By its terms, this rule does not apply to all domestic relations actions. It specifically covers three situations, paraphrased as:
- An action to determine a question of status instituted under ORS chapter 106 or 107 when the plaintiff is a resident of or domiciled in this state. Note, though, that while a court may have in rem jurisdiction to dissolve a marriage, without some act by the nonresident spouse which confers personal jurisdiction, (e.g. consent or a general appearance), the court may not enter an order affecting that spouse’s monetary obligations or rights. O’Connor and Lerner, 70 Or App 658, 699 P2d 1095 (1984).
- An action to enforce personal obligations arising under ORS chapter 106 or 107, if the parties have lived in Oregon for at least six months, unless more than one year has passed since one of the parties acquired a residence or domicile in another state or country, no jurisdiction is conferred by this subsection in any such action. See, In re Marriage of Adams, 173 Or App 242, 246, 21 P3d 171 (2001) (no jurisdiction over husband because court could not conclusively determine whether wife commenced the dissolution of marriage action within one year after husband moved to California).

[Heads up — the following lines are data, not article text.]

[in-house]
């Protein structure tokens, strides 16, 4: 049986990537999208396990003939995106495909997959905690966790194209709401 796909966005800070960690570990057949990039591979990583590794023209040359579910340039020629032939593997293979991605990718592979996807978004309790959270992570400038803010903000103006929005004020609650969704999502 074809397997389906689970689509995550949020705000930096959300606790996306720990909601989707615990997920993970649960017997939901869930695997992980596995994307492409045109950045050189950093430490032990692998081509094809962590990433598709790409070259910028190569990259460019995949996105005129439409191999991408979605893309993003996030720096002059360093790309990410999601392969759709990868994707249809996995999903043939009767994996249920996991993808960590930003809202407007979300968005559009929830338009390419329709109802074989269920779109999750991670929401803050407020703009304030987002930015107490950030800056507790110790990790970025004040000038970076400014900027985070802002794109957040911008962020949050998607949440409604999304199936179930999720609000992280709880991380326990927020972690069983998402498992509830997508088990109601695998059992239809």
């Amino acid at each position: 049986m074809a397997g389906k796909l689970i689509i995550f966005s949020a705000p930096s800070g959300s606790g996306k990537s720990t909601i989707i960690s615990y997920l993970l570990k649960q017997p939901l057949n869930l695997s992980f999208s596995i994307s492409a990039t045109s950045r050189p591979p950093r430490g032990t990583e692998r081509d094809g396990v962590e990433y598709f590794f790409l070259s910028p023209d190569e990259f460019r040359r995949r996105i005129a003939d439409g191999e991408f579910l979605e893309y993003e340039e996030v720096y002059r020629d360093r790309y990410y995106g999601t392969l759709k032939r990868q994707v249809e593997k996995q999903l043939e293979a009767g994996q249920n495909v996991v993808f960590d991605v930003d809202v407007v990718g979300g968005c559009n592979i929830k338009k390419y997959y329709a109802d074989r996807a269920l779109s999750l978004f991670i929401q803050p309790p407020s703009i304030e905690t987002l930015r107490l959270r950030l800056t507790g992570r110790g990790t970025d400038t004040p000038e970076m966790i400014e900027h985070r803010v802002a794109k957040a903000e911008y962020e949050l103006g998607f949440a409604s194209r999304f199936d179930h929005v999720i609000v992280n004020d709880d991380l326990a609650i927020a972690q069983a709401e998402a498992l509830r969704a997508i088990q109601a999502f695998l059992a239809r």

- A proceeding to establish paternity, so long as the act of sexual intercourse which resulted in the birth of the child is alleged to have taken place in this state.